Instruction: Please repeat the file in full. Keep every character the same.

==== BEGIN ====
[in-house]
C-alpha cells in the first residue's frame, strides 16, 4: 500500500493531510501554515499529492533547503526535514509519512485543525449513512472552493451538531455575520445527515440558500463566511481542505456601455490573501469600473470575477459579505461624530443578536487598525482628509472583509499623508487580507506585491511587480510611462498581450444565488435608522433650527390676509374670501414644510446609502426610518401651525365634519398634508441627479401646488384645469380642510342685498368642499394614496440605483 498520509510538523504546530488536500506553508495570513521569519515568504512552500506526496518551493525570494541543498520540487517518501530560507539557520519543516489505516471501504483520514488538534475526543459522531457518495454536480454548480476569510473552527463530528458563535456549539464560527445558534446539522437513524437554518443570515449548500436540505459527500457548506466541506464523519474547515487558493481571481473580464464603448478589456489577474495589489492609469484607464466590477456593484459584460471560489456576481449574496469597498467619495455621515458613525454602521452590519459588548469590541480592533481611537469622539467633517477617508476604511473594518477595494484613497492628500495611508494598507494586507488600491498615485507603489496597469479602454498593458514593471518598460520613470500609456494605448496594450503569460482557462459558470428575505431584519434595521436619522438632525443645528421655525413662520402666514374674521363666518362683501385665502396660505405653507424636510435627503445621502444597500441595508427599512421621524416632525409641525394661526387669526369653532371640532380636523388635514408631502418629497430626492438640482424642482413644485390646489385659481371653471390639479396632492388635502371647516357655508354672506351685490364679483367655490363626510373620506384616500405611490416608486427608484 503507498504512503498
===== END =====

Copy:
[in-house]
C-alpha cells in the first residue's frame, strides 16, 4: 500500500493531510501554515499529492533547503526535514509519512485543525449513512472552493451538531455575520445527515440558500463566511481542505456601455490573501469600473470575477459579505461624530443578536487598525482628509472583509499623508487580507506585491511587480510611462498581450444565488435608522433650527390676509374670501414644510446609502426610518401651525365634519398634508441627479401646488384645469380642510342685498368642499394614496440605483 498520509510538523504546530488536500506553508495570513521569519515568504512552500506526496518551493525570494541543498520540487517518501530560507539557520519543516489505516471501504483520514488538534475526543459522531457518495454536480454548480476569510473552527463530528458563535456549539464560527445558534446539522437513524437554518443570515449548500436540505459527500457548506466541506464523519474547515487558493481571481473580464464603448478589456489577474495589489492609469484607464466590477456593484459584460471560489456576481449574496469597498467619495455621515458613525454602521452590519459588548469590541480592533481611537469622539467633517477617508476604511473594518477595494484613497492628500495611508494598507494586507488600491498615485507603489496597469479602454498593458514593471518598460520613470500609456494605448496594450503569460482557462459558470428575505431584519434595521436619522438632525443645528421655525413662520402666514374674521363666518362683501385665502396660505405653507424636510435627503445621502444597500441595508427599512421621524416632525409641525394661526387669526369653532371640532380636523388635514408631502418629497430626492438640482424642482413644485390646489385659481371653471390639479396632492388635502371647516357655508354672506351685490364679483367655490363626510373620506384616500405611490416608486427608484 503507498504512503498